to reach a conclusive determination regarding the presence
of bacteria. However, in August 2006 the doctor who supervised
the first hernia operation performed on Frei admitted the
death was unexpected and that a foreign chemical substance
was likely the cause of death.
The Death of Carmelo Soria
Berrios is also believed to have played a role in the death
of Carmelo Soria, a Spaniard with diplomat status at CELADE.
A DINA operative abducted Soria in July 1976, and brought
him to the house in Lo Curro, where Soria was tortured and
murdered. It is thought that Soria was subjected to sarin
gas in the chemical laboratory run by Berrios, before breaking
his back. Soria's body was found in his car submerged in the
San Carlos Canal.
Assassination of Orlando Letelier
Attorney Fabiola Letelier explains that the initial plan to
assassinate her brother Orlando Letelier involved the use
of the sarin gas Berrios produced:
Sarin gas was brought to the United States
but no one knows what happened to it or where it is. The United
States was very interested in sarin gas because it is easily
transported; in fact, it is believed to have entered the United
States in a Channel N 5 perfume vial.
The initial plot to assassinate Orlando Letelier utilizing
sarin gas was discarded. The first act of international terrorism
on US soil was carried out by a car bomb DINA agent Michael
Townley manufactured from parts he purchased in a Washington
DC Sears Roebuck and a Radio Shack store. Letelier and Ronni
Moffit died when Townley activated that bomb, planted under
the car, on September 21, 1976 in Washington, DC.
Letelier was Chilean Ambassador to the United States and also
served as Foreign Relations Secretary as well as Defense Minister
under the government of Salvador Allende. After the coup he
was arrested together with other Popular Unity government
officials at La Moneda presidential palace. He was held over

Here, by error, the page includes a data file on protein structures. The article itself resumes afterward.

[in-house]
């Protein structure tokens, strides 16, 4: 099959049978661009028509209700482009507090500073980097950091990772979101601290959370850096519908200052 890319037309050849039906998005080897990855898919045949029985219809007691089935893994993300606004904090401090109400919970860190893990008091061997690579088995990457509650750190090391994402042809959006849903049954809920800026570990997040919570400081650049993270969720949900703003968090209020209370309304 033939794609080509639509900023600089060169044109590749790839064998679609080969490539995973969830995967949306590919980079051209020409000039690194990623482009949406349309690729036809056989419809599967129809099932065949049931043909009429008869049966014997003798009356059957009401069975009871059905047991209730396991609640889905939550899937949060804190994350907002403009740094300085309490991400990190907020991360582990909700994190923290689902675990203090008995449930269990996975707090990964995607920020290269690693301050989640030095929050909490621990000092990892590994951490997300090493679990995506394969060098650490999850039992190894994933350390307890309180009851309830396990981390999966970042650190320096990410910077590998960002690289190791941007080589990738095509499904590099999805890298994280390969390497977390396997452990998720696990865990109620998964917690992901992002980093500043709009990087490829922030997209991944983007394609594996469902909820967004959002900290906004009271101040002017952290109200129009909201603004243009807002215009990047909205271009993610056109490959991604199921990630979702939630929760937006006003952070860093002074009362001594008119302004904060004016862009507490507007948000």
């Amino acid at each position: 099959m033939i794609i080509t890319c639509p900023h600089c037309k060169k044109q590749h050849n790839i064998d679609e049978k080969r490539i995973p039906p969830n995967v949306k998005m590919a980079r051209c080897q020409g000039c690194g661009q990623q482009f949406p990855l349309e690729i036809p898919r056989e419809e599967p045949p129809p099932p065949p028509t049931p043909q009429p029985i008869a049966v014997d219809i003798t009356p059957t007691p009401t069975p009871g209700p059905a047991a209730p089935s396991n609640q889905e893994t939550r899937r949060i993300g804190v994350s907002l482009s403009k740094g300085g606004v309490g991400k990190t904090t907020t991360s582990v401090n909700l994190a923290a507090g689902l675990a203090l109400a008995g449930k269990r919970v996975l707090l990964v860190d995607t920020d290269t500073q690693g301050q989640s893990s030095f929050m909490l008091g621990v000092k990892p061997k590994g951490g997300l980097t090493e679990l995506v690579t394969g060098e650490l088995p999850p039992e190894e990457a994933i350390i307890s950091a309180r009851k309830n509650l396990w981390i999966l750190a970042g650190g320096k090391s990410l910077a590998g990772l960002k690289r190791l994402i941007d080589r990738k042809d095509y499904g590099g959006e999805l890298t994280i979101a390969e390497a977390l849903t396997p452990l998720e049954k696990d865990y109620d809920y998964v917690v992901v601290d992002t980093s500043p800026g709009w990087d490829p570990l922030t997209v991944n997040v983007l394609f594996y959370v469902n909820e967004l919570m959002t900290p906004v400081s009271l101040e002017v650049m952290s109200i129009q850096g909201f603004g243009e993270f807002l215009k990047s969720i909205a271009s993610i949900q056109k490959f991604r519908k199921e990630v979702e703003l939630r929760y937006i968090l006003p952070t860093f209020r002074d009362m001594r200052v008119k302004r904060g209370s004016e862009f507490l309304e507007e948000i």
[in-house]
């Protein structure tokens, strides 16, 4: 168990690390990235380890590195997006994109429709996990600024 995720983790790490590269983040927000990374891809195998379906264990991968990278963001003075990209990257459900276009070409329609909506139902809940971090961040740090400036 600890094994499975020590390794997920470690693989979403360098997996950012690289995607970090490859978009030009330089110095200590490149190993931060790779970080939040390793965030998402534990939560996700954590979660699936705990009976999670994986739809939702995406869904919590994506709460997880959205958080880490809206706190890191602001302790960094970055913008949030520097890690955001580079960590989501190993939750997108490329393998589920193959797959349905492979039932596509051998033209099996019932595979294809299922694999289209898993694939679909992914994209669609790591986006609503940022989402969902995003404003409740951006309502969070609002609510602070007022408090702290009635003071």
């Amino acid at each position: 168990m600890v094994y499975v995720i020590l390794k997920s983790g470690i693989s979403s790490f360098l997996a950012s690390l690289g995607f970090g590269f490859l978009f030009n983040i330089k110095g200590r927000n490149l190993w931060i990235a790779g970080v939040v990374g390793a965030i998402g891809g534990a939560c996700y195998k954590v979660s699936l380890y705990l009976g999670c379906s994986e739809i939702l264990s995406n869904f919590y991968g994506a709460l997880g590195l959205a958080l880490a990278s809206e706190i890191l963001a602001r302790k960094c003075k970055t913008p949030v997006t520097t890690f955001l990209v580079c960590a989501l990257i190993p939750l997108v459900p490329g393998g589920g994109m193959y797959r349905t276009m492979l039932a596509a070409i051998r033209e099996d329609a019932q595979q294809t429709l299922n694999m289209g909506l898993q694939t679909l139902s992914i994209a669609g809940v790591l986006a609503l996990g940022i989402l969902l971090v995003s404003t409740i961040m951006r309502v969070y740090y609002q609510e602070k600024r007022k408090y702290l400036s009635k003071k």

a year, initially with fellow former government collaborators
at wind swept Dawson Island in far southern Chile and later
in another prison camp, until international pressure compelled
the Pinochet regime to release and expel him from the country.
From Caracas where he reunited with his family, the Institute
for Policy Studies in Washington D.C invited him to form part
of its staff of progressive researchers. His access to the
parliaments of various countries earned him many allies in
his vocal campaign against the dictatorship of Pinochet. The
Military Junta perceived Letelier as a threat and ordered
the DINA to assassinate him.
In October 1991, Santiago Court of Appeals Judge Adolfo Bañados
subpoenaed Berrios to testify in the Letelier assassination
investigation. As a civilian, Berrios was not bound by the
oath of silence and secrecy that military officials maintained
as a code of loyalty among them. According to attorney Letelier,
the proceedings led by Judge Madrid indicate that the probable
motive the Army Intelligence Administration had for removing
Berrios from Chile was to prevent him from responding to the
subpoena to testify in the Letelier case.
The Abduction and Murder of Berrios
Attorney Alvaro Varela describes Berrios as a man "out
of control." He was an alcoholic and when he drank too
much in restaurants, he would shout, "I am Pinochet's
chemist!" In the view of military intelligence, he had
become a liability, in light of the confidential information
he knew and might tell. That is why they decided to take him
out of the country.